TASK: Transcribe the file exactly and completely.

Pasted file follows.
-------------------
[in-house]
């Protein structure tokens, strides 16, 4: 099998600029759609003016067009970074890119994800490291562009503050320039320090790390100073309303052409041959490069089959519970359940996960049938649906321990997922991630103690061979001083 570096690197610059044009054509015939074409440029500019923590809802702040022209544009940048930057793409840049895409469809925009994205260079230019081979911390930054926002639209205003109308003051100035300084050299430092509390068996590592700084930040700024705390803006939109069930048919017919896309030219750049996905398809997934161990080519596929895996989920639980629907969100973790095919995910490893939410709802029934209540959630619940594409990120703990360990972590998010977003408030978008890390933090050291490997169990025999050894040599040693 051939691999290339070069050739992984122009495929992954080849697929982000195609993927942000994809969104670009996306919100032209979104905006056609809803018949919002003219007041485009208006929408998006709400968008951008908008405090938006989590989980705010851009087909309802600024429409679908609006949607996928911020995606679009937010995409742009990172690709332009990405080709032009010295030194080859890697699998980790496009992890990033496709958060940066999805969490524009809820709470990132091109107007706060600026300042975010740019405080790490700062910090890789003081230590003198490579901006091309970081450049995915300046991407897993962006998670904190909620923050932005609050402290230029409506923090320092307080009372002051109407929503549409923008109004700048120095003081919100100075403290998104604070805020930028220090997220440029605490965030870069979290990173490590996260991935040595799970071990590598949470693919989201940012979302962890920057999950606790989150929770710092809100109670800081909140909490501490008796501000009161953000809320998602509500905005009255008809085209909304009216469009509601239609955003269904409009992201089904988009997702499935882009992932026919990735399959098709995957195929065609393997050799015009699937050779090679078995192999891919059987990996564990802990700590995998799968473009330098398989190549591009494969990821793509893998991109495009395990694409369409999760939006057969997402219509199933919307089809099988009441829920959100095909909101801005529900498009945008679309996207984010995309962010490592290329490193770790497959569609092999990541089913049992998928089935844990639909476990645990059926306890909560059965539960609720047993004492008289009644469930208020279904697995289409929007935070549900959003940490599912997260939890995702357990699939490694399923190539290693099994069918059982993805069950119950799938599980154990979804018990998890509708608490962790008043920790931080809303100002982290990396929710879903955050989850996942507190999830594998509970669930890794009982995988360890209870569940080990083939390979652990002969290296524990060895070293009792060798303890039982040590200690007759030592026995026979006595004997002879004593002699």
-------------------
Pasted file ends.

[in-house]
């Protein structure tokens, strides 16, 4: 099998600029759609003016067009970074890119994800490291562009503050320039320090790390100073309303052409041959490069089959519970359940996960049938649906321990997922991630103690061979001083 570096690197610059044009054509015939074409440029500019923590809802702040022209544009940048930057793409840049895409469809925009994205260079230019081979911390930054926002639209205003109308003051100035300084050299430092509390068996590592700084930040700024705390803006939109069930048919017919896309030219750049996905398809997934161990080519596929895996989920639980629907969100973790095919995910490893939410709802029934209540959630619940594409990120703990360990972590998010977003408030978008890390933090050291490997169990025999050894040599040693 051939691999290339070069050739992984122009495929992954080849697929982000195609993927942000994809969104670009996306919100032209979104905006056609809803018949919002003219007041485009208006929408998006709400968008951008908008405090938006989590989980705010851009087909309802600024429409679908609006949607996928911020995606679009937010995409742009990172690709332009990405080709032009010295030194080859890697699998980790496009992890990033496709958060940066999805969490524009809820709470990132091109107007706060600026300042975010740019405080790490700062910090890789003081230590003198490579901006091309970081450049995915300046991407897993962006998670904190909620923050932005609050402290230029409506923090320092307080009372002051109407929503549409923008109004700048120095003081919100100075403290998104604070805020930028220090997220440029605490965030870069979290990173490590996260991935040595799970071990590598949470693919989201940012979302962890920057999950606790989150929770710092809100109670800081909140909490501490008796501000009161953000809320998602509500905005009255008809085209909304009216469009509601239609955003269904409009992201089904988009997702499935882009992932026919990735399959098709995957195929065609393997050799015009699937050779090679078995192999891919059987990996564990802990700590995998799968473009330098398989190549591009494969990821793509893998991109495009395990694409369409999760939006057969997402219509199933919307089809099988009441829920959100095909909101801005529900498009945008679309996207984010995309962010490592290329490193770790497959569609092999990541089913049992998928089935844990639909476990645990059926306890909560059965539960609720047993004492008289009644469930208020279904697995289409929007935070549900959003940490599912997260939890995702357990699939490694399923190539290693099994069918059982993805069950119950799938599980154990979804018990998890509708608490962790008043920790931080809303100002982290990396929710879903955050989850996942507190999830594998509970669930890794009982995988360890209870569940080990083939390979652990002969290296524990060895070293009792060798303890039982040590200690007759030592026995026979006595004997002879004593002699």